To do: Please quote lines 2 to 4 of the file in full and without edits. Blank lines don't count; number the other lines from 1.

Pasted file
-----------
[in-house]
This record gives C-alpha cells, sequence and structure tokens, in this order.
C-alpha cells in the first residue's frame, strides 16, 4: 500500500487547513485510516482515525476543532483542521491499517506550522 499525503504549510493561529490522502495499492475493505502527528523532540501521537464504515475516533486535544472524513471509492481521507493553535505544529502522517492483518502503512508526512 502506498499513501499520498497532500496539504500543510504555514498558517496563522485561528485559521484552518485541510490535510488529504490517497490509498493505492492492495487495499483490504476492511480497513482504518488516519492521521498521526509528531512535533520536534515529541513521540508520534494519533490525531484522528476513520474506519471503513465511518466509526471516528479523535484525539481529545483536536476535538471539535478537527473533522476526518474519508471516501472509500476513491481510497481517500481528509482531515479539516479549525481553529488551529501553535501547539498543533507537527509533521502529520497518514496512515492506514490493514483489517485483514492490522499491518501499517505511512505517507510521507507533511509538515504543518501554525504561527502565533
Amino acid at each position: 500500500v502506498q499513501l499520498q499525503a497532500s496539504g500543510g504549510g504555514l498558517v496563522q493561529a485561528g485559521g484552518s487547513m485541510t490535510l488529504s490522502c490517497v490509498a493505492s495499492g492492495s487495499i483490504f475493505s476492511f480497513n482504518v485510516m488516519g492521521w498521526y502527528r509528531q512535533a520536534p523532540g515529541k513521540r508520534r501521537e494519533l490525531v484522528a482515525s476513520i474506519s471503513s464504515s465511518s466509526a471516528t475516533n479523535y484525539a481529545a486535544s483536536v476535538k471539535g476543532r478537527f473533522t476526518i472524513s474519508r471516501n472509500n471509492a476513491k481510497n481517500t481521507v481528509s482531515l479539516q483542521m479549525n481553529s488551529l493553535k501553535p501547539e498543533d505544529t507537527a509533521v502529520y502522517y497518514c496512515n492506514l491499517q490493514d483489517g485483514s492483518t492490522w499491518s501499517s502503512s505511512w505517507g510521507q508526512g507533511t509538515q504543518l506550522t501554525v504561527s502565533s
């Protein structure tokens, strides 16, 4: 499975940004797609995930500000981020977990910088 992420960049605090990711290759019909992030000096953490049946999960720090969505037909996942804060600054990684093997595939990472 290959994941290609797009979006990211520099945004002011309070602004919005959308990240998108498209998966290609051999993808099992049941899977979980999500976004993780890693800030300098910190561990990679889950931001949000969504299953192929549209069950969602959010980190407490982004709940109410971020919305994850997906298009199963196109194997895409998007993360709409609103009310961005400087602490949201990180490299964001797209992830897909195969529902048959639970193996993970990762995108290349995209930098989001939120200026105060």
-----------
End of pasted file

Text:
This record gives C-alpha cells, sequence and structure tokens, in this order.
C-alpha cells in the first residue's frame, strides 16, 4: 500500500487547513485510516482515525476543532483542521491499517506550522 499525503504549510493561529490522502495499492475493505502527528523532540501521537464504515475516533486535544472524513471509492481521507493553535505544529502522517492483518502503512508526512 502506498499513501499520498497532500496539504500543510504555514498558517496563522485561528485559521484552518485541510490535510488529504490517497490509498493505492492492495487495499483490504476492511480497513482504518488516519492521521498521526509528531512535533520536534515529541513521540508520534494519533490525531484522528476513520474506519471503513465511518466509526471516528479523535484525539481529545483536536476535538471539535478537527473533522476526518474519508471516501472509500476513491481510497481517500481528509482531515479539516479549525481553529488551529501553535501547539498543533507537527509533521502529520497518514496512515492506514490493514483489517485483514492490522499491518501499517505511512505517507510521507507533511509538515504543518501554525504561527502565533
Amino acid at each position: 500500500v502506498q499513501l499520498q499525503a497532500s496539504g500543510g504549510g504555514l498558517v496563522q493561529a485561528g485559521g484552518s487547513m485541510t490535510l488529504s490522502c490517497v490509498a493505492s495499492g492492495s487495499i483490504f475493505s476492511f480497513n482504518v485510516m488516519g492521521w498521526y502527528r509528531q512535533a520536534p523532540g515529541k513521540r508520534r501521537e494519533l490525531v484522528a482515525s476513520i474506519s471503513s464504515s465511518s466509526a471516528t475516533n479523535y484525539a481529545a486535544s483536536v476535538k471539535g476543532r478537527f473533522t476526518i472524513s474519508r471516501n472509500n471509492a476513491k481510497n481517500t481521507v481528509s482531515l479539516q483542521m479549525n481553529s488551529l493553535k501553535p501547539e498543533d505544529t507537527a509533521v502529520y502522517y497518514c496512515n492506514l491499517q490493514d483489517g485483514s492483518t492490522w499491518s501499517s502503512s505511512w505517507g510521507q508526512g507533511t509538515q504543518l506550522t501554525v504561527s502565533s